13. Under Section 76(c) of the Transfer of Property Act the mortgagee in possession, in the absence of a contract to the contrary, must pay the Government revenue and other charges of a public nature and arrears of rent in default of payment of which the property may be summarily sold. In the present case, the mortgagor was liable for payment of both revenue and cess. Therefore, the mortgagees were entitled to add to the mortgage money the amount for which the mortgagor under the terms of the mortgage was liable.
14. Section 4 of the Cess Act, 1880 defines 'annual value of land' to mean the total rent which is payable or, if no rent is actually payable, would, on a reasonable assessment, be payable, during the year by all the cultivating raiyats of such land in the actual use and occupation thereof. Section 5 of the Cess Act, 1880 states that all immovable property to which the Act applies shall be liable to the payment of a local cess. Section 6 of the Cess Act, 1880 provides as to how the cess is to be assessed. Section 38 of the Cess Act. 1880 provides as to how rate of local cess on the annual value of land is to be fixed. Section 98 of the Cess Act, 1880 enacts that the amount which may become due under the provisions of the Cess Act in respect of arrears of cess shall be deemed to be a public demand. Section 99 provides that the Collector may recover dues out of rent and the Collector's claim to have priority. These provisions show that cess is linked with rent. Cess is payable on annual-value of land. Annual value is linked with rent. Cess is deemed to be a public demand. The mortgagee were entitled to add the amounts paid by them towards revenue and cess on the mortgage money.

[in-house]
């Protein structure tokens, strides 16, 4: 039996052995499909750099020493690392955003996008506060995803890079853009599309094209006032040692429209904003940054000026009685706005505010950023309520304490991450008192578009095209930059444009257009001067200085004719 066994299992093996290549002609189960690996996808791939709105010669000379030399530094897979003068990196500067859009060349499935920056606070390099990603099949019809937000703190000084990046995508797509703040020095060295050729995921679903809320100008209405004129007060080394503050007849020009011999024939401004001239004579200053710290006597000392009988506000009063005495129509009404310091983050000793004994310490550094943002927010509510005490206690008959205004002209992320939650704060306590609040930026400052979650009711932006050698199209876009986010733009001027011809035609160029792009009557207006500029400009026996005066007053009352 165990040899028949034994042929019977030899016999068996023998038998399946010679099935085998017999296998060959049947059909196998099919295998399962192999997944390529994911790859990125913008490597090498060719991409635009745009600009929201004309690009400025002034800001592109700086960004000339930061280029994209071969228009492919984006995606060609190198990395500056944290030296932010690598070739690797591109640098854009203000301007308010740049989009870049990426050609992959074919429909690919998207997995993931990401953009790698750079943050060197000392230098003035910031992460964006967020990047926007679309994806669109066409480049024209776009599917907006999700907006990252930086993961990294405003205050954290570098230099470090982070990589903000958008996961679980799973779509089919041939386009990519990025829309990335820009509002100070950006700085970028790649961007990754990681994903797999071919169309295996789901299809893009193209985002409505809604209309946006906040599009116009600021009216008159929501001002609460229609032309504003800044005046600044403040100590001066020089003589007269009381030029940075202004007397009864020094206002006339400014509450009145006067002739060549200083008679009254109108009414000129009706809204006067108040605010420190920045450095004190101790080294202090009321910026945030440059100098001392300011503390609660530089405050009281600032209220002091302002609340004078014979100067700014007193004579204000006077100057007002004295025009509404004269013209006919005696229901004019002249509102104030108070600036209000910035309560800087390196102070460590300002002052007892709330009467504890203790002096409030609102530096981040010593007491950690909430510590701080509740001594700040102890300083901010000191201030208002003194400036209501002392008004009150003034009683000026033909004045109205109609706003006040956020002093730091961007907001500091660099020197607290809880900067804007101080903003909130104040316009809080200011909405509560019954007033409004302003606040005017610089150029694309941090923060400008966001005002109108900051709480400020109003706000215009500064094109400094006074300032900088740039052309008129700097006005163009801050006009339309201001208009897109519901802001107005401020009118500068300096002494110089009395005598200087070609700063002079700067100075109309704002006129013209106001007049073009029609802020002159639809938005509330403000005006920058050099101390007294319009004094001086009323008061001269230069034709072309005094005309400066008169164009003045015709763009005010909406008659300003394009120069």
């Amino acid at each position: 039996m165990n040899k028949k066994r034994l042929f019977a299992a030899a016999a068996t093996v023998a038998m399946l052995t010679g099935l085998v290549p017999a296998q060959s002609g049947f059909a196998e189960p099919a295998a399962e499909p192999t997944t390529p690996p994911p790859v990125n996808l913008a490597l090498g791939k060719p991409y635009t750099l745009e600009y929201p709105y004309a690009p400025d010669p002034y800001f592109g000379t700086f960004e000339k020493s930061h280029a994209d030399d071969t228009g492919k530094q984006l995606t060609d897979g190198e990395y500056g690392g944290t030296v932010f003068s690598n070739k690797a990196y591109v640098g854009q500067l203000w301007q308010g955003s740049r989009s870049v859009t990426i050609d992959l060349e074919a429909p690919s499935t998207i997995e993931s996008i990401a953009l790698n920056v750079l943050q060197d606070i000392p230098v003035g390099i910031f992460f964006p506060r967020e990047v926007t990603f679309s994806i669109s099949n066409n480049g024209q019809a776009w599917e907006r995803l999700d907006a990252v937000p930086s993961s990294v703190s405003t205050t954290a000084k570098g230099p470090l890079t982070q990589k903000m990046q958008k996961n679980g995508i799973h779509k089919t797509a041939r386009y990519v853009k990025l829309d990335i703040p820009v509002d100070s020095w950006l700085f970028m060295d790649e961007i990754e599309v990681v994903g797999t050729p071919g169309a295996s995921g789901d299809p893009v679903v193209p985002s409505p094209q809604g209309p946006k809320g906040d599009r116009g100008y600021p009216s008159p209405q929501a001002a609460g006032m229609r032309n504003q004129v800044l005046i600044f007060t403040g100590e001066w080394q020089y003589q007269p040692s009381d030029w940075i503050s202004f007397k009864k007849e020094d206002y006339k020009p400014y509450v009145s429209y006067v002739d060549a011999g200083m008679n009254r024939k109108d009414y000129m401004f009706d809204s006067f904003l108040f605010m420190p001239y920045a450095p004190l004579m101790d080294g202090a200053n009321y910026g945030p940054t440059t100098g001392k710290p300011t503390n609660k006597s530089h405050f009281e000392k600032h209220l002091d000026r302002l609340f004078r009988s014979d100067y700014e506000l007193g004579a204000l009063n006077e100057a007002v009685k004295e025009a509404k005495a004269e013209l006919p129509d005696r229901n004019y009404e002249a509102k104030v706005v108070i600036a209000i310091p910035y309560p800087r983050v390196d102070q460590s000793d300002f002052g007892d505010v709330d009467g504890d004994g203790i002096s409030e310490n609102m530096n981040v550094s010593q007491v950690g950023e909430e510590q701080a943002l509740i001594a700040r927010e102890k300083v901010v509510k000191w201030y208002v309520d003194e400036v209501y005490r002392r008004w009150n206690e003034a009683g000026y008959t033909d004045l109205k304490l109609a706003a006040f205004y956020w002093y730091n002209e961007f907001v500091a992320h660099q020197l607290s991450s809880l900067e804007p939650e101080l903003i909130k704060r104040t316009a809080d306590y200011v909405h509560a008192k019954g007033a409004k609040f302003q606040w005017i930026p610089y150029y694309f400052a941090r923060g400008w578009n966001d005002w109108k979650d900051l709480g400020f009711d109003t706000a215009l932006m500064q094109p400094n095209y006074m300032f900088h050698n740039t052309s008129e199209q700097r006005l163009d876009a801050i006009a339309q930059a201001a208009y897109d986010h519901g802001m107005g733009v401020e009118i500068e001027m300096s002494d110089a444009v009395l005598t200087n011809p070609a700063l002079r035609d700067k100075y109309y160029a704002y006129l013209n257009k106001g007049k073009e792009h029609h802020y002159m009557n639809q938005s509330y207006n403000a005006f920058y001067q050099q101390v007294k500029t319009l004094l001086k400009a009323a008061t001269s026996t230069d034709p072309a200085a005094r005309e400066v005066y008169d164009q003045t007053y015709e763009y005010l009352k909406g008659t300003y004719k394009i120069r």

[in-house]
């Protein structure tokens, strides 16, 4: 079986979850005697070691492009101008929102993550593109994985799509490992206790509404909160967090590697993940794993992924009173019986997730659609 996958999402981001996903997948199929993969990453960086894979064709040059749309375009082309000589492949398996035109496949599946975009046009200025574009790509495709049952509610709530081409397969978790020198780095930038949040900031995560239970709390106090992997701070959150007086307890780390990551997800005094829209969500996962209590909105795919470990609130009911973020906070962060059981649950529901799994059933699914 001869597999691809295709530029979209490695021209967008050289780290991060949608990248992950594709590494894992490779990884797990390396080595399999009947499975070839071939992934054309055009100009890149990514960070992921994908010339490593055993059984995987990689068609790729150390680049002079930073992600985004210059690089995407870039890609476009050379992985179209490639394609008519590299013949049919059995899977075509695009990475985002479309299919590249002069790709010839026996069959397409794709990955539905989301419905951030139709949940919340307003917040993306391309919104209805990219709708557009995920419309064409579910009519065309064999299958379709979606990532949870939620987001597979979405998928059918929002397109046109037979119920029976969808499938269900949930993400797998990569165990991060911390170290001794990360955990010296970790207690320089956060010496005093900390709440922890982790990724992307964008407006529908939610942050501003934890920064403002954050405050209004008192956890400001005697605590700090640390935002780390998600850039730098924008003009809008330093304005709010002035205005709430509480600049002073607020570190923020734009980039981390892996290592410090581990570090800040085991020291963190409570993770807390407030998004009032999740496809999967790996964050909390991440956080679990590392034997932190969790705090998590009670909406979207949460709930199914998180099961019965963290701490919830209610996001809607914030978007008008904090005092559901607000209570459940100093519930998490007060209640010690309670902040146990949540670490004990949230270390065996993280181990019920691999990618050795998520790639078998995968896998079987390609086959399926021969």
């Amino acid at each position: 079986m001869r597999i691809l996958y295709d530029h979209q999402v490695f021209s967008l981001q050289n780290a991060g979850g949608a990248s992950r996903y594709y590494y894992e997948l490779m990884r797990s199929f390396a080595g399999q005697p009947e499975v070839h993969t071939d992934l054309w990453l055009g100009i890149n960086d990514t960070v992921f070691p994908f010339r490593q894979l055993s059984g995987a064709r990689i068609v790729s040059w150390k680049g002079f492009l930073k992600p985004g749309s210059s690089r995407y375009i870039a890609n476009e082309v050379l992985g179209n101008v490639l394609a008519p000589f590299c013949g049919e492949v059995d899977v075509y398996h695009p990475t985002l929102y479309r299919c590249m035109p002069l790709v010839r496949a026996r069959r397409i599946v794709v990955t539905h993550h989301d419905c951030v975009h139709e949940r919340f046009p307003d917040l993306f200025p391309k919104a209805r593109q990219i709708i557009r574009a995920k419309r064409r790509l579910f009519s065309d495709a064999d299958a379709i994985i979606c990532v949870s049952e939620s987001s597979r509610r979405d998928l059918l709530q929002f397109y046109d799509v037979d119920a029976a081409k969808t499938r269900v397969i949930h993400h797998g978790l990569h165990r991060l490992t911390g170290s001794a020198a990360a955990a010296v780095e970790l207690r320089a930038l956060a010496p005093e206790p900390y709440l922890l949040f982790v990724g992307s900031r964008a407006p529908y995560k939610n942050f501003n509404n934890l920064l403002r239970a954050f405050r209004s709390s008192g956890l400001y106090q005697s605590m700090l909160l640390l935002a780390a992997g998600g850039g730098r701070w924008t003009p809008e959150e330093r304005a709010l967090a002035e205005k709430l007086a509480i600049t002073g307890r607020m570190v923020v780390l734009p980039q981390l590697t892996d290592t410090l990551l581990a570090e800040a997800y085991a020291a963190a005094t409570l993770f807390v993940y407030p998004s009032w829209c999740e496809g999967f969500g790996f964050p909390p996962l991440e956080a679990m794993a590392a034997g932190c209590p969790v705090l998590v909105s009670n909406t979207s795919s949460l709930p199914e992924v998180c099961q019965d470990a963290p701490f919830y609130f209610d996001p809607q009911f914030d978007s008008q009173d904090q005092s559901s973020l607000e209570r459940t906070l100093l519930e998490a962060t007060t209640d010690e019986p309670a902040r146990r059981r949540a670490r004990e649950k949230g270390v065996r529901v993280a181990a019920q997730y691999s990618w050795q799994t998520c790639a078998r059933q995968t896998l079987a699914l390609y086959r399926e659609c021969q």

15. The High Court was correct in refusing the mesne profits.
16. On behalf of the respondents it was mentioned in their statement of case that the appellant after having deposited the further amount after the decree of the High Court had taken possession of the land. This statement was not challenged and denied by the appellant. This indicates that the appeals have now become academic.
17. The appeals therefore fail and are dismissed. The respondents will be entitled to one set of costs in this Court.